Jean Prouvé was a famous French artist who distinguished himself in construction as well as design. Born in Nancy, France in 1901, his use of metalwork, architecture and construction made him stand out, as did the way he utilised materials such as wood and aluminium. One of the many works he designed was the Temporary School of Villejuif. This required an incredible amount of inspiration and knowledge.
Jean Prouvé designed the Temporary School of Villejuif in Val-de-Marne, France, in 1957. The school consisted of three easily-demolished, asymetrical buildings. This idea of building something so short-term was revolutionary. With their various uses, the buildings were a credit to their design. They had a standardised, flexible structure that would previously have been inconceivable. Asymetric parallels meant the buildings were stable and not rickety. "Nomadic" was used as a description because the buildling could be moved at any time. An avant-garde style, Prouvé also used it for the Évian café and the aluminium Centenary Pavilion.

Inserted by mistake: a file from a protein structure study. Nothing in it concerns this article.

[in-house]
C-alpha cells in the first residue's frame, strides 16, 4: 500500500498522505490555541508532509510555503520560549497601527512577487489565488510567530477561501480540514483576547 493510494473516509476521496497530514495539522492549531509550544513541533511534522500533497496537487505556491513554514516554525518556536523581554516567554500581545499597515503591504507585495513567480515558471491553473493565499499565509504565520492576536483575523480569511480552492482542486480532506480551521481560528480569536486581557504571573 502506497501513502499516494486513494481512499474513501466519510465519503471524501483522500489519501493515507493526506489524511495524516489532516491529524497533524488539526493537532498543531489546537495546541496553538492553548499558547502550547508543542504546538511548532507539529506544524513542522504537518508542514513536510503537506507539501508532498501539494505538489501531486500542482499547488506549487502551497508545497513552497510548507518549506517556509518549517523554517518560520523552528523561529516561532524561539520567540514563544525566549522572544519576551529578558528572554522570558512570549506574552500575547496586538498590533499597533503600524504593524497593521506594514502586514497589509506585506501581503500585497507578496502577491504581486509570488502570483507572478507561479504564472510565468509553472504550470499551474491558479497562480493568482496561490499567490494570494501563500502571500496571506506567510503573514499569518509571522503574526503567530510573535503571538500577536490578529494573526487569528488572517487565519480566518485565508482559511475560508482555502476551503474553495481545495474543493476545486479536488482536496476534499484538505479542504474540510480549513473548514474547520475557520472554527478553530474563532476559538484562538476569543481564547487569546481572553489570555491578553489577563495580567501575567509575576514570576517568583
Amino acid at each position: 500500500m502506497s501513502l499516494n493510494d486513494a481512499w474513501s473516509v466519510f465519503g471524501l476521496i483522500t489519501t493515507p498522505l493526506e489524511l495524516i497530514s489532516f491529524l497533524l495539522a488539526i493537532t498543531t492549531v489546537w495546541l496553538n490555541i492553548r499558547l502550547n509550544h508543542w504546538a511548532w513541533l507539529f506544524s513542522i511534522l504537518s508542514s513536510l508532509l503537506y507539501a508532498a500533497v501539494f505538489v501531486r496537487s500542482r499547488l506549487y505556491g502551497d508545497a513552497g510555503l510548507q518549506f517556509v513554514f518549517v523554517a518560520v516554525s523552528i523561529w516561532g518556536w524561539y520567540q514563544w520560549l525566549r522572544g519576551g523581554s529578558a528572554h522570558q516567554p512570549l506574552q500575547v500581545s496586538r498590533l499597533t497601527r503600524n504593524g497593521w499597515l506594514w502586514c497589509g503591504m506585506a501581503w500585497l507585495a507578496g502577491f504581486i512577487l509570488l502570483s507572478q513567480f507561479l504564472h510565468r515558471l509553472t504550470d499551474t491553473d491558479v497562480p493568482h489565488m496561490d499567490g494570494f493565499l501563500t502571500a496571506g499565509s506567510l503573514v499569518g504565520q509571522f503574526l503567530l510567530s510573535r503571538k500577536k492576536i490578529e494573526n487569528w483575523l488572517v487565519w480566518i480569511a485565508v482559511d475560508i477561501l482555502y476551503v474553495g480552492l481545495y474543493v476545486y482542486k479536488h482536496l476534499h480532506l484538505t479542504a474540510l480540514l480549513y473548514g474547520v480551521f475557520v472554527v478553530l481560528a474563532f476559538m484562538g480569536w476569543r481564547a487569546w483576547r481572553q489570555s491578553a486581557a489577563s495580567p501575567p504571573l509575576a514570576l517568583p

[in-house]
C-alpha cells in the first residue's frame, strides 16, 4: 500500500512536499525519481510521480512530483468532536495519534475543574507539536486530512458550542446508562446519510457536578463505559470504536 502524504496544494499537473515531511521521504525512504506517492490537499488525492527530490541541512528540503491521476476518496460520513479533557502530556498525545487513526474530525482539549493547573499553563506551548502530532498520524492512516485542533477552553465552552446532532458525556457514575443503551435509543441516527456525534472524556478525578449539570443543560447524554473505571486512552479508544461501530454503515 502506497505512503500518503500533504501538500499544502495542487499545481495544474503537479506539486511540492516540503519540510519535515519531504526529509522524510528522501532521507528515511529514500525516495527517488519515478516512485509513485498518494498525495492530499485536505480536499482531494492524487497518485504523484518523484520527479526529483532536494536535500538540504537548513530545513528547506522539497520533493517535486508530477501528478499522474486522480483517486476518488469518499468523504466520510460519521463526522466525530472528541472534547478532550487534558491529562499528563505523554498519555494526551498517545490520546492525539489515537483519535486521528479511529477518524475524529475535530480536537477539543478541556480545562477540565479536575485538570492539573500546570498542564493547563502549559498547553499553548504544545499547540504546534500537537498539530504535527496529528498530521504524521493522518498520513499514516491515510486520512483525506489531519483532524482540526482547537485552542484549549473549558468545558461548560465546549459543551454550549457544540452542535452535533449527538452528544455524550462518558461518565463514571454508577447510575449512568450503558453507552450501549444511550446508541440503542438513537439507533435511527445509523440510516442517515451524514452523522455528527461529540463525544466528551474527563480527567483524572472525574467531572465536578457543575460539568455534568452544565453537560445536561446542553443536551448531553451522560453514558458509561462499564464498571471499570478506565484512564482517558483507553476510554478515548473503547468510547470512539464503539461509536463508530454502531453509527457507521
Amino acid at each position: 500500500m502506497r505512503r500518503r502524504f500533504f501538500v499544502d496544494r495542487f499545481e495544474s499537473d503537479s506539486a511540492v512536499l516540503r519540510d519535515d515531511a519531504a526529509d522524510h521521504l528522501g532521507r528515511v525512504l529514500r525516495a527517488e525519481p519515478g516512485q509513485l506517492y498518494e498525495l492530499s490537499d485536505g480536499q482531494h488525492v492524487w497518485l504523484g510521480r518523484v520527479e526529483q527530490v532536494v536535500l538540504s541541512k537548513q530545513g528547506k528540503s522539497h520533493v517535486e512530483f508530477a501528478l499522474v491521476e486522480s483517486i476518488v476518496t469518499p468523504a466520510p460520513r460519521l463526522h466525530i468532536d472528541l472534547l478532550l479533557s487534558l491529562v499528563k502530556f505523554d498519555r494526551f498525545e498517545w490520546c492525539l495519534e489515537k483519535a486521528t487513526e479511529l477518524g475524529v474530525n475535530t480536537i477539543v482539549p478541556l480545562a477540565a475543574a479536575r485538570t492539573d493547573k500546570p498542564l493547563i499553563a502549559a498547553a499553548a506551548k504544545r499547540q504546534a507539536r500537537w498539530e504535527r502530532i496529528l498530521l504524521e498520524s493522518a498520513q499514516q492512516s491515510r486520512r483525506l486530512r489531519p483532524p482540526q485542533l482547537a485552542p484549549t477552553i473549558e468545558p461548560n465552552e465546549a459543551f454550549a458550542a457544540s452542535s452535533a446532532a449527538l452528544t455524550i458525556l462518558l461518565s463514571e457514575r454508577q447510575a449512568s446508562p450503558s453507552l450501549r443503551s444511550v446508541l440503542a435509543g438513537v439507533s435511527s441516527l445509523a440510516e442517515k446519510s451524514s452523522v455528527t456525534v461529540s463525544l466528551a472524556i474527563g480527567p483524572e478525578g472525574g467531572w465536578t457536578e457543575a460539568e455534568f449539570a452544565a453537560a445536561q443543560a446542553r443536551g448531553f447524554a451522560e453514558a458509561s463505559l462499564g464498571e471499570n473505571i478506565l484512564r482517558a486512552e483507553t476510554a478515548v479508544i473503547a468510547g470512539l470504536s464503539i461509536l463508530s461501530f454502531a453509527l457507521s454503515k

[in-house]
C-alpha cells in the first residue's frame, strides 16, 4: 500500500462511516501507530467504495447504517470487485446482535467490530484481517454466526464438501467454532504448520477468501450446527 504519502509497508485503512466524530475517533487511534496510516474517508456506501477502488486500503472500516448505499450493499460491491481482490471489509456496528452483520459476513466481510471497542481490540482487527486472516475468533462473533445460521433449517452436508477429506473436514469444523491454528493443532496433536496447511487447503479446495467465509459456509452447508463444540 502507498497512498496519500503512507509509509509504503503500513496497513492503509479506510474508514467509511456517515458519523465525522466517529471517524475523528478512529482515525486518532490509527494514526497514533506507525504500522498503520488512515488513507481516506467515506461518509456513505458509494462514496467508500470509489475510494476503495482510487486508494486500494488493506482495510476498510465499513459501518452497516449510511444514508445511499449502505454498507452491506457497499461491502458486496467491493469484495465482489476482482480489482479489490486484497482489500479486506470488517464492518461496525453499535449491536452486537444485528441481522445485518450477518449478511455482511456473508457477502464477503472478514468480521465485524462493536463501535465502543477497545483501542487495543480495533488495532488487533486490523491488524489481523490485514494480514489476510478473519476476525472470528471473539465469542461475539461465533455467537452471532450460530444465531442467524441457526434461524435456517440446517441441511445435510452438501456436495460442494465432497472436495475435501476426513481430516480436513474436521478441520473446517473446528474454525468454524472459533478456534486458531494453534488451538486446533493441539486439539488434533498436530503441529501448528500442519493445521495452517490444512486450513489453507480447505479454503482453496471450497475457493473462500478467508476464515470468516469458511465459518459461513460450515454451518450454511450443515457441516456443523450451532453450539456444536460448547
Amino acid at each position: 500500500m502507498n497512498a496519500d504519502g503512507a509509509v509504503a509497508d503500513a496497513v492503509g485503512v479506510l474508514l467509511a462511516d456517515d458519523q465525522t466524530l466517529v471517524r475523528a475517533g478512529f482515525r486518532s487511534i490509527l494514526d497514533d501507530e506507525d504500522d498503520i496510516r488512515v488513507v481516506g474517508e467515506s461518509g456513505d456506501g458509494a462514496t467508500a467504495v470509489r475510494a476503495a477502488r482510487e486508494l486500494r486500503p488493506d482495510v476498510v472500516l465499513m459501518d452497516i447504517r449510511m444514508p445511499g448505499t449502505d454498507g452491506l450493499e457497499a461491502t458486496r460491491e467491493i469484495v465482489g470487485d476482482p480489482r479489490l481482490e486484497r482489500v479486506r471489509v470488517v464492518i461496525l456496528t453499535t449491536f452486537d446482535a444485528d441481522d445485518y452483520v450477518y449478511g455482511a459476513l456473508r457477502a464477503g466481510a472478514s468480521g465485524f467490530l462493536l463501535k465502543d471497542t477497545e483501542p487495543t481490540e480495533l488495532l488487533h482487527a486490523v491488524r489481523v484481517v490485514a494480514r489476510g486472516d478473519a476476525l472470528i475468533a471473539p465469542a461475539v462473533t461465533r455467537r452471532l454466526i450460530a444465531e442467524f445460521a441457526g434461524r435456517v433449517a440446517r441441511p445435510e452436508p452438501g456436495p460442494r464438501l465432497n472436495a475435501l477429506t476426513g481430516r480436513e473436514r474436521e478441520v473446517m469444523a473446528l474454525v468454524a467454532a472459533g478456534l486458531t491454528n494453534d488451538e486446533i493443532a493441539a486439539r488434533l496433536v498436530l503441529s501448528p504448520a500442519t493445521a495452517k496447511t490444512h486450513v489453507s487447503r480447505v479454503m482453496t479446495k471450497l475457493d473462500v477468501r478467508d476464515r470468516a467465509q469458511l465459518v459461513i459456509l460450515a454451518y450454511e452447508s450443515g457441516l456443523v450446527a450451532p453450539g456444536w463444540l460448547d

Jean Prouvé's constructions inspired many current trends and his influence cannot be ignored. Even at the time, his design was recognised as revolutionary. He created prefabricated houses and was anxious to prove their efficacy.